Doolin Cave or Pol an Ionáin,as it is known in Irish, initially opened its doors to the public in 2006 enabling visitors to view for the first time, what is reputedly the largest free-hanging stalactite in the northern hemisphere. Originally, discovered by speleologists in the 1950’s, it then took the owners John and Helen Browne, for which they should be loudly applauded, almost 20 years to obtain planning permission to open the cave to the public, following the strictest environmental protocol. Finally, in July 2010, the new visitor centre was officially opened and named after their late friend and Irish author Nuala O’Faolain.
And what a triumph it has turned out to be, the whole visitor experience is extremely professional from start to finish. You are immediately aware of their commitment to science, safety and conservation by being asked to wear a hard hat and carry a torch. In doing so, you seamlessly step into the role of an explorer/adventurer which adds enormously to the experience. Numbers are limited to 20 per visit, which lasts approximately an hour with a cap of a total of 55,000 visitors a year. Our guide was excellent, extremely well informed, patient and friendly throughout. As we descended through the main shaft, he explained how the engineers bored and shuttered the shaft in concrete sections 80 feet deep and 20 feet across. They then had to dig out 100 metres of chamber, enlarging the former river bed for access using air explosives, to ventilate, light and monitor the whole operation daily.
Most Irish visitors would have touched on the geology of the Burren in school, it being a prime example of a Karst limestone region on our doorstep, but to actually experience it a 100 feet below the surface, just inches away from real calcite features possibly 1000’s of years old and still being formed is something else entirely. As we passed through an enlarged cave, with bell jars, calcite straws and stone flows, intriguing passages yet to be excavated were pointed out to us. No book, classroom, or internet site can ever replace the real thing.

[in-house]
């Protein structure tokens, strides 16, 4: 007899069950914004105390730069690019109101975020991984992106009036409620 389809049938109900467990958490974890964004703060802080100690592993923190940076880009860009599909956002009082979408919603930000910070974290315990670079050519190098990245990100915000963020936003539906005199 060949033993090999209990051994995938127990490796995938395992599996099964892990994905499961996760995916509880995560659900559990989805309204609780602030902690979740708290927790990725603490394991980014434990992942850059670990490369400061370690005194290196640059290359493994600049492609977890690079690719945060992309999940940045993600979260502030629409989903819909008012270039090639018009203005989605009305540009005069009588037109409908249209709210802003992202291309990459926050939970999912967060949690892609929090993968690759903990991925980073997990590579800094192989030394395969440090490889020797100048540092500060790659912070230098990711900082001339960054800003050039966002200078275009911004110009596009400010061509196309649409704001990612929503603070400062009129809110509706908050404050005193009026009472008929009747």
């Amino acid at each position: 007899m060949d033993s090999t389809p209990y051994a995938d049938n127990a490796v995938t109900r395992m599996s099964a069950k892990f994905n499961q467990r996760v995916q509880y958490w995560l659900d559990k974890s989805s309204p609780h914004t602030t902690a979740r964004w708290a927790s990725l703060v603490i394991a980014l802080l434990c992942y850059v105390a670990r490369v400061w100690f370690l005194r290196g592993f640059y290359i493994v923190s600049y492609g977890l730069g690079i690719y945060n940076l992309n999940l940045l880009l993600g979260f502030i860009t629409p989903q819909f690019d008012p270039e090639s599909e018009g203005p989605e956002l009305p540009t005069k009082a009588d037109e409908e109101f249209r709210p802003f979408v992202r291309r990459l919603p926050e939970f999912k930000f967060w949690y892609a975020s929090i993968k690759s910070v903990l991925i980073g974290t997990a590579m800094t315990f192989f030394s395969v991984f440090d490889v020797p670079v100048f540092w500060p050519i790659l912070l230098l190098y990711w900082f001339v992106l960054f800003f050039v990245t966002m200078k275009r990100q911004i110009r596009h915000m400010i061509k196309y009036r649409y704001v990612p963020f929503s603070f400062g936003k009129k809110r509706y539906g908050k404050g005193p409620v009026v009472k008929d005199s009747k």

And as we assembled in darkness in the main chamber prior to the stalactite being lit up, I must admit to being wary of perhaps some “Disney” style theatrics which thankfully wasn’t the case. Subtlety lit, the huge beautiful stalactite stole the show silencing any sceptics or tired seen-it-all before types amongst us. What strikes you first is the sheer size of it, 7 metres long, some 10 tons in weight and hanging incredibly from a crack in the ceiling, in exquisite curtain like folds which changed colour owing to ore deposits, that possibly has taken 400,000 years to form and incredibly is still in the process of being formed, as you watch and listen one drip at a time.
Doolin Cave is a true wonder of the natural world, go and see it.
10 Other things to do and see in the area are....
1 Doolin, O'Connors Pub for traditional music and Irish Stew.
2 Irish Music Shop very extensive selection of cds, sheet music, instruments etc
3 Aile River Youth Hostel one of the best in the country, beautiful situated and ideal for taking the ferry to the Aran Islands.
4 Doolin Harbour departure point for the Aran Islands but also lovely to walk out along the limestone cliffs, but be careful in stormy weather, people have been washed into sea and drowned here.
5 Cliffs of Moher Cruise is an alternative way to see the famous cliffs, sea stacks and the 1000's of seabirds, great photo opportunities, you might even see dolphins.
6 The Doolin Jam Company I love these jams, taste their Raspberry & champagne, Port & Blackcurrant or Whiskey Marmalades.
7 Cliffs of Moher & Atlantic Edge Experience Irelands No 1 attraction for good reason, spectacular views on every visitors bucket list.
8 St Brigid's well on right hand side of the road heading for Liscannor beside the pillar monument. Much revered well to Irelands other patron saint St Brigid whose feast day is the 1st of February.
9 Hags Head take a right turn further on and drive out as far as you can, park up, climb over the gate and walk out to Hags Head, scary but thrilling.
10 Vaughan's Pub in Liscannor great rest stop, good food, good pints, good atmosphere, no complaints...